Franchise/transition tags: Dolphins

February, 17, 2014
Feb 17
8:00
AM ET
The window has opened Monday for all 32 NFL teams to use the franchise tag on star players. The Miami Dolphins have used the tag two of the past three years, on defensive linemen Paul Soliai and Randy Starks, respectively.

Grimes
Grimes
Will Miami utilize the franchise tag in 2014?

I expect the Dolphins to use the exclusive tag on Pro Bowl cornerback Brent Grimes this year. Miami cannot afford to lose its most consistent defensive player from last season and also one of the few proven corners in its secondary. Perhaps the nonexclusive tag is a possibility, considering no team would want to give up two first-round picks for Grimes. The transition tag would be too dangerous, as other teams could outbid Miami for the star corner.

Grimes was phenomenal in 2013 after signing a one-year contract. He tied for the team lead with four interceptions. But Grimes’ coverage was so consistent that opposing quarterbacks often threw to the weaker corner on the other side.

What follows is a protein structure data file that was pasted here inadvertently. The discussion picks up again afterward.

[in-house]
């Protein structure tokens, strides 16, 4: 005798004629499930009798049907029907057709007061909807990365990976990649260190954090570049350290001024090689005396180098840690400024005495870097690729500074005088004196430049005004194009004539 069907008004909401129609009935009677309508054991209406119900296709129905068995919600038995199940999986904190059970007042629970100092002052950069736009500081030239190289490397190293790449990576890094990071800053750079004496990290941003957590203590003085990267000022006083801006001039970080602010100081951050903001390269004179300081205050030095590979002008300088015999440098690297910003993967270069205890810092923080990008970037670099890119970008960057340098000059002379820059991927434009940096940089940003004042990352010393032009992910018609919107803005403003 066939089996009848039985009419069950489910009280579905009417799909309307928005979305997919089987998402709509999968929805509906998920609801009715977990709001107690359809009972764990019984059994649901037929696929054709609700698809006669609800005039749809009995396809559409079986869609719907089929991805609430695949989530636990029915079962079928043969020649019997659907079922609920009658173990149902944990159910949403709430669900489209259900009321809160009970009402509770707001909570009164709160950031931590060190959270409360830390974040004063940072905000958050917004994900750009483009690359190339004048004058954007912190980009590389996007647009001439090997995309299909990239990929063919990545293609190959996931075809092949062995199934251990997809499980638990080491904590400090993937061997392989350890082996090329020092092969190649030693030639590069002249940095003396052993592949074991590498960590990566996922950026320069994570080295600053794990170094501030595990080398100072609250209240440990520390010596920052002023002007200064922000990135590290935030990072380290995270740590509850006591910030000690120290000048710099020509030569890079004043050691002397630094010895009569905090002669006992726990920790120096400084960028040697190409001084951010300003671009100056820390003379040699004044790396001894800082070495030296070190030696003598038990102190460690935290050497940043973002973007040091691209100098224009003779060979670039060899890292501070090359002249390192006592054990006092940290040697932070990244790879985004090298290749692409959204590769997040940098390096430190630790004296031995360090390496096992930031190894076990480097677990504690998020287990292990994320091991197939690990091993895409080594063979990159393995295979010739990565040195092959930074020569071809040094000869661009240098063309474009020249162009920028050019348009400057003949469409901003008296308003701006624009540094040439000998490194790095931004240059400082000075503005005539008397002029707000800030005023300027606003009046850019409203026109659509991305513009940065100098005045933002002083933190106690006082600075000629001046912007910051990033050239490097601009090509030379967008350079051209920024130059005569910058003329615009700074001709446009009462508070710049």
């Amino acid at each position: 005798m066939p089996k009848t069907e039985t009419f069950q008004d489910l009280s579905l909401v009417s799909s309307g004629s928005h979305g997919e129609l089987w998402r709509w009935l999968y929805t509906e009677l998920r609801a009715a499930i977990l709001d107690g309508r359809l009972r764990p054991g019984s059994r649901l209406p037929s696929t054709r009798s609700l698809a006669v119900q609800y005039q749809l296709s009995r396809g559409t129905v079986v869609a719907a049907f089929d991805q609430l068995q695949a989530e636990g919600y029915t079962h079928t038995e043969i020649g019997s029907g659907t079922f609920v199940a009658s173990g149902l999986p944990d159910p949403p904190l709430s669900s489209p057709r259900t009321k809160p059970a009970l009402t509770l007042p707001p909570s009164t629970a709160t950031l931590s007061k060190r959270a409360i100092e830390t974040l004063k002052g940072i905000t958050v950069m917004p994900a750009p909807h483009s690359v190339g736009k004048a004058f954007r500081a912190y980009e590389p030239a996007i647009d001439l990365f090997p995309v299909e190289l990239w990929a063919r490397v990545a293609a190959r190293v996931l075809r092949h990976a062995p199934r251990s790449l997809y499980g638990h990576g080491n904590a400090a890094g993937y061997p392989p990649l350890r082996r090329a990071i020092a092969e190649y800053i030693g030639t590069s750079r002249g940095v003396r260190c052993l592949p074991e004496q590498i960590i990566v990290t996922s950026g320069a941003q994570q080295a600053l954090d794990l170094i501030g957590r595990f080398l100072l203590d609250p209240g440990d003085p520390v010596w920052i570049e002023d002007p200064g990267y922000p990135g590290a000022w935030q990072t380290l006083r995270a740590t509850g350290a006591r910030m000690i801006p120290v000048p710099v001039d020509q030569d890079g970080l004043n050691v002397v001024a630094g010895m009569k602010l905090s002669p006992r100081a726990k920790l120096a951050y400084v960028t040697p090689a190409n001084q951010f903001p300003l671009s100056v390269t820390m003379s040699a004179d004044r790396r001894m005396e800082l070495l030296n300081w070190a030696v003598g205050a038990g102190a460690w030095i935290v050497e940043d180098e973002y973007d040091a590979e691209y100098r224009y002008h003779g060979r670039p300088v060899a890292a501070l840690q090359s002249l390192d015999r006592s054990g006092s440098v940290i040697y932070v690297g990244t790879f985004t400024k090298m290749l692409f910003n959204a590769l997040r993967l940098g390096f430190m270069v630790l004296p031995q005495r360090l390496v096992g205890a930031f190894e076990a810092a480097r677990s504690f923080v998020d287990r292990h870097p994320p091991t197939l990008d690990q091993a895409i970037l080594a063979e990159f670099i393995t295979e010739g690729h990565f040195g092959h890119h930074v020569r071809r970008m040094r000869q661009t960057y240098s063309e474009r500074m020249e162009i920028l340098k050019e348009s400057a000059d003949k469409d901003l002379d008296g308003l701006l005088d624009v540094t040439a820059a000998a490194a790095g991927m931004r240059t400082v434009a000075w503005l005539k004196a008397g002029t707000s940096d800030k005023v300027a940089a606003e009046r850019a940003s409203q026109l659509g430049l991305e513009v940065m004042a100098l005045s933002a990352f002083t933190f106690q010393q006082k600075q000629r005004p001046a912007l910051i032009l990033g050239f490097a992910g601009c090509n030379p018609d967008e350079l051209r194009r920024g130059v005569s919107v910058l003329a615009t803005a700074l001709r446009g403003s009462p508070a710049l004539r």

Grimes also showed he could bounce back 100 percent from Achilles surgery in 2012. He made his second Pro Bowl and even got an interception in that game. I asked Grimes at the end of the season if this was his best year, and he said it was.

The Dolphins have a lot of free agents this year. But Grimes is the only legitimate candidate for the franchise tag. The Dolphins will try to work out a long-term extension with Grimes, but the one-year franchise tag is a major bargaining chip in the team’s favor.

Miami would be wise to tag Grimes if both sides cannot reach an agreement soon. There is flexibility with the tag that still allows both sides to negotiate an extension well into the summer. The worst mistake the Dolphins could make is to let Grimes hit the open market on March 11, when there is a solid chance a bidding war could commence and Grimes might not return.

Franchise/transition tags: Patriots

February, 17, 2014
Feb 17
8:00
AM ET
Monday marks the first day NFL teams can use the franchise/transition tag, and cornerback Aqib Talib and receiver Julian Edelman are the team's two top free agents.